First Tier: General Recommendations For All Acute Care Settings

If endemic rates not decreasing, or

if first case of important organism

Second Tier: Intensified Interventions

hicpac mdro guidance acute care first tier general recommendations for all acute care settings
HICPAC MDRO Guidance (acute care)First Tier: General Recommendations For All Acute Care Settings
  • Administrative engagement
    • Make MDRO prevention and control an organizational patient safety priority
    • Implement a multidisciplinary process to monitor and improve healthcare personnel (HCP) adherence to recommended practices
    • feedback on facility and patient-care unit trends in MDRO incidence and adherence measure
  • Education and training of personnel
  • Judicious use of antimicrobial agents
  • Standard precautions for all patients
  • Contact Precautions for patients known to be infected or colonized (masks not routinely recommended)
  • Monitoring of trends over time to determine whether additional interventions are needed
hicpac mdro guidance acute care
HICPAC MDRO Guidance (acute care)
  • Indications for moving to second tier
    • First case or outbreak of an epidemiologically important MDRO
    • When endemic rates of a target MDRO are not decreasing despite implementation of and correct adherence to the first tier measures
hicpac mdro guidance acute care second tier intensified interventions for acute care settings
HICPAC MDRO Guidance (acute care)Second Tier: Intensified Interventions For Acute Care Settings
  • Active surveillance cultures from patients in populations at risk at the time of admission to high-risk area, and at periodic intervals as needed to asses transmission.
    • Contact Precautions until surveillance culture known to be negative
  • Additional recommendations for intensifying:
    • administrative engagement/correction of systems failures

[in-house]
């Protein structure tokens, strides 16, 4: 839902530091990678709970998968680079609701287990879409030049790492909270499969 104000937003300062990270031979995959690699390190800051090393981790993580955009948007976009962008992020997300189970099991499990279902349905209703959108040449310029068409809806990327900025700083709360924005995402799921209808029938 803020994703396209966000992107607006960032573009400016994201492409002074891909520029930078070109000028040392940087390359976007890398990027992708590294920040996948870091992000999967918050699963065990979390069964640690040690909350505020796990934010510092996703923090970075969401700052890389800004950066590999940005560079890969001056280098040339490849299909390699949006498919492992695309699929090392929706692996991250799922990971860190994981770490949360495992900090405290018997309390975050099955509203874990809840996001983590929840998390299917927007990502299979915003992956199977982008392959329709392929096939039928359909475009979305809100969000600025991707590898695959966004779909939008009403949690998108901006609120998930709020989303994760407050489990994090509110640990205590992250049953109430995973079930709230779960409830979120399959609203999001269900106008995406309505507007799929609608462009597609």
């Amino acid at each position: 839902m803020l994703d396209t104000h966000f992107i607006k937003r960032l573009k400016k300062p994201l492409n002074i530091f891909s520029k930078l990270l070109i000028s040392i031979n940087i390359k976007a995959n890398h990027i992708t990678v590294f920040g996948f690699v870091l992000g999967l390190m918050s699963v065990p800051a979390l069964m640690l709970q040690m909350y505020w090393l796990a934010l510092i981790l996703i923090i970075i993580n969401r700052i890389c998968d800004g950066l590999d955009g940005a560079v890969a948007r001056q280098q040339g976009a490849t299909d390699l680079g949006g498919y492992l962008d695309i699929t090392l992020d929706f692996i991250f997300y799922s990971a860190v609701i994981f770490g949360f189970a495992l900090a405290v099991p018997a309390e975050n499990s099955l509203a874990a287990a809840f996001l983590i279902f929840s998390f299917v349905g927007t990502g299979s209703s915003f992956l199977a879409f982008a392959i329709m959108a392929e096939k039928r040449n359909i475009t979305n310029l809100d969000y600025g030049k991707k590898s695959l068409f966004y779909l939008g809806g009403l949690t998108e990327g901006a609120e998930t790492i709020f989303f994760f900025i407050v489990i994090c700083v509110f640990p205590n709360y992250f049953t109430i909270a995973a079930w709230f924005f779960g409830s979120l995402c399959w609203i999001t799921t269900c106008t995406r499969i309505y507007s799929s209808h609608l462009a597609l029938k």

• Education and training of personnel/adherence monitoring
    • Judicious use of antimicrobial agents
    • monitoring of trends
  • Cohorting of staff to the care of MDRO patients only
  • Enhanced environmental measures
  • Consult with experts on case-by-case basis regarding use of decolonization therapy for patients or staff
  • If transmission continues despite full implementation of above, stop new admissions to the unit.
mdro and cdad module
MDRO and CDAD Module

Multidrug-Resistant Organism (MDRO) and

Clostridium difficile-Associated Disease (CDAD) Module

mdro and cdad module22
MDRO and CDAD Module
  • Organisms Monitored:
  • Methicillin-Resistant Staphylococcus aureus (MRSA)
  • (option w/ Methicillin-Sensitive S. aureus (MSSA)
  • Vancomycin-Resistant Enterococcus spp. (VRE)
  • Multidrug-Resistant (MDR) Klebsiella spp.
  • Multidrug-Resistant (MDR) Acinetobacter spp.
  • Clostridium difficile-Associated Disease (CDAD)

Protocol available online at:

http://www.cdc.gov/ncidod/dhqp/nhsn_MDRO_CDAD.html

goal of the mdro and cdad module
Provide a mechanism for healthcare facilities to reportand analyze data that will inform infection control staff of the impact of targeted prevention effortsGoal of the MDRO and CDAD Module
mdro and cdad module24
MDRO and CDAD Module
  • Reporting Requirements and Options Include:
  • Required:
  • Infection Surveillance (not required for CDAD)
  • Optional:
  • Proxy Infection Measures:
    • Laboratory-Identified (LabID) Event
  • Prevention Process Measures:
    • Monitoring Adherence to Hand Hygiene
    • Monitoring Adherence to Gown and Gloves Use
    • Monitoring Adherence to Active Surveillance Testing
  • Active Surveillance Testing (AST) Outcome Measures
opportunities for mrsa prevention research
Opportunities for MRSA Prevention Research
  • Impact of focusing on high risk units